also known as: Alsókálinfalva (HU), Kaliny (CZ), Kalini (RU), Kalin (Yid)
48°08' N / 23°53' E
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was part of the Kingdom of Hungary (11th century - 1920 and 1938-1944) with the name of Alsókálinfalva
in Máramaros megye (county), next part of Czechoslovakia (1920-1938) with the name of Kaliny in Podkarpatská Rus (Sub-Carpathia), then part of the Ukrainian Soviet Socialist Republic
(1945-1991) with the name of Kalini
and, since 1991, known as Kaliny, in the Tiachivskiy rayon (district) of Zakarpats'ka oblast (county) of Ukraine.
In Yiddish, Kaliny was known as Kalin.
Kaliny is located about 19 miles NNE of Tyachiv (Técső).
Jews probably settled in Kaliny in the first half of the 18th century.
In 1768, the Jewish population was 25 and by 1880, the Jewish population increased to 191.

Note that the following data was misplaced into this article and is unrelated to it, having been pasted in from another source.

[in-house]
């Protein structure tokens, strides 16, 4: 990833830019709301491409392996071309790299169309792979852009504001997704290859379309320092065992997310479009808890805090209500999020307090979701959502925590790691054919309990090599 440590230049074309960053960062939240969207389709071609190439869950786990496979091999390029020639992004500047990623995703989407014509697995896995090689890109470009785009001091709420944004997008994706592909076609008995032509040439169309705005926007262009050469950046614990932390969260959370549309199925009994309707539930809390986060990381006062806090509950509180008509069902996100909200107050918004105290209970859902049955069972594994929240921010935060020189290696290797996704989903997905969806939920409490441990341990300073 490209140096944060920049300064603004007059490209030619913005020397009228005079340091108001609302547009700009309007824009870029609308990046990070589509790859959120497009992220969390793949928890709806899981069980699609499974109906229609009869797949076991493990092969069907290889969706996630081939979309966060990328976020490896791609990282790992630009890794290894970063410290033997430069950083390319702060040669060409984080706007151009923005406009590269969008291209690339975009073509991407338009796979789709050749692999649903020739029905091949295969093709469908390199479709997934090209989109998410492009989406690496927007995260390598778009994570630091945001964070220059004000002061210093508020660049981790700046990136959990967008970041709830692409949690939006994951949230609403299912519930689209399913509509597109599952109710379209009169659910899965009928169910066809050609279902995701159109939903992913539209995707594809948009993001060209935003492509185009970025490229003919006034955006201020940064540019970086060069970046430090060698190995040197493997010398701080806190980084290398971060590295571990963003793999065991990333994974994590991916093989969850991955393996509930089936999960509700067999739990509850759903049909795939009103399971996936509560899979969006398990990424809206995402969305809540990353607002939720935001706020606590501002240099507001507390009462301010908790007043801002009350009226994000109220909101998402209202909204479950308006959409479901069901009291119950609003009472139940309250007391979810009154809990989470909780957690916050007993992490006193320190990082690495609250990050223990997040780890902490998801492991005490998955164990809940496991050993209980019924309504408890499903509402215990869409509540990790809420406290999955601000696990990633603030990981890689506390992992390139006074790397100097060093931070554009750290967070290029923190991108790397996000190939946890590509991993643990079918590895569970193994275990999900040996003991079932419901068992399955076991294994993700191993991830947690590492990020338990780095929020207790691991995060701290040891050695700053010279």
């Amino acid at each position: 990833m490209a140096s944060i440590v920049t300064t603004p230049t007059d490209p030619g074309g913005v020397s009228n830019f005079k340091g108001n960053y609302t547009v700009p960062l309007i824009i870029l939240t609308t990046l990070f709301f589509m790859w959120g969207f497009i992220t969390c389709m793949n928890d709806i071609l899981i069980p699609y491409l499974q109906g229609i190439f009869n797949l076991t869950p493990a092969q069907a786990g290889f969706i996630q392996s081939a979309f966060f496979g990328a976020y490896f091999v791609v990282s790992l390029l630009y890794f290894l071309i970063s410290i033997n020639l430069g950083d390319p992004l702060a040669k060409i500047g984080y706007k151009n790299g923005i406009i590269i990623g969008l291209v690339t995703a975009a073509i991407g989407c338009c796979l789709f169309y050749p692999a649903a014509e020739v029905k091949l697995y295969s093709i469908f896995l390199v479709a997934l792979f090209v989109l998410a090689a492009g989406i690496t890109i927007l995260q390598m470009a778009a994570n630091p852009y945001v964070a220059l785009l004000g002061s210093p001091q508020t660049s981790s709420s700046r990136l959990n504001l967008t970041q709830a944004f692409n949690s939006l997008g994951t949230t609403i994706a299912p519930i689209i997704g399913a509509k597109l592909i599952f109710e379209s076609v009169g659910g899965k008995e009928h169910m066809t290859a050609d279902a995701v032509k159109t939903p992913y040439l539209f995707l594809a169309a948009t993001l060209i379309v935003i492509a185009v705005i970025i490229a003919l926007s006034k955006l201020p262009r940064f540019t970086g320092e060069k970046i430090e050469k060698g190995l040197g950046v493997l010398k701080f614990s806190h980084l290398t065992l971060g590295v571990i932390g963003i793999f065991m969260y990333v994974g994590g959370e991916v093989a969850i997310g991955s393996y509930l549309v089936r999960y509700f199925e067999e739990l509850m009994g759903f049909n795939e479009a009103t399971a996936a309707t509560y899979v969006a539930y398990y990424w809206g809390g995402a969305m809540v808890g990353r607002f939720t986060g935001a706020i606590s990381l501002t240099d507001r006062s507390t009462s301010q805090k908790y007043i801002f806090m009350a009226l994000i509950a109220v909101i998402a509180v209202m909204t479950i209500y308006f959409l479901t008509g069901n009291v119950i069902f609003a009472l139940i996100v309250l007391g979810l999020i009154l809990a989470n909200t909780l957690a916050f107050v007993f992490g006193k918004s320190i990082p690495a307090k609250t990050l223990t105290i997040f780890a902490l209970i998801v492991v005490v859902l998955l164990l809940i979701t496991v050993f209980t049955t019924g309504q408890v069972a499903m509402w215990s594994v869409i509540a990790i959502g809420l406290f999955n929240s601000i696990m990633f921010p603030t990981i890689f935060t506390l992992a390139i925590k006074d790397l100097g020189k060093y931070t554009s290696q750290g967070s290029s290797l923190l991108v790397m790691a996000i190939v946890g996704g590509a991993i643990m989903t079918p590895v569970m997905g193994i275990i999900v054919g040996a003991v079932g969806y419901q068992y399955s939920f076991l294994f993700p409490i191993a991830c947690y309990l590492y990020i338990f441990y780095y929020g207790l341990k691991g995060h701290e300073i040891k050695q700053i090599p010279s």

By 1910, the Jewish population increased to 439. At the end of WWI, Jews were attacked in a progrom, one was murdered and many were looted.
By 1921, during the Czechoslovakian period, the Jewish population dropped to 359. A number of Jews were engaged in agriculture and commerce.
In 1930, the Jewish population was 394.
With the Hungarian occupation of Kaliny in March, 1939, Jews were persecuted and pushed out of their occupations. In 1940-41, dozens of Jews from Kaliny were drafted into forced labor battalions and others were drafted for service on the Eastern front, where most died.
By 1941, the Jewish population had increased to 497 (of a total population of 2,851) and it was at this time, a few Jewish families without Hungarian citizenship were expelled to Nazi occupied Ukrainian territory, to Kamenets-Podolski, and murdered there. In July, 1941, many Jews from Kaliny were also expelled to the Stanislawow ghetto in Galicia.
The remaining Jews of Kaliny were deported to Auschwitz late May, 1944.
A great many of the Jews from Kaliny were murdered in Auschwitz and any survivors settled elsewhere.
In 2001, Kaliny had about 5,844 inhabitants and no Jews live there today.
Sources (portions): Budapest, c. 1941 The Encyclopedia of Jewish Life Before and During the Holocaust, (2001) p. 585
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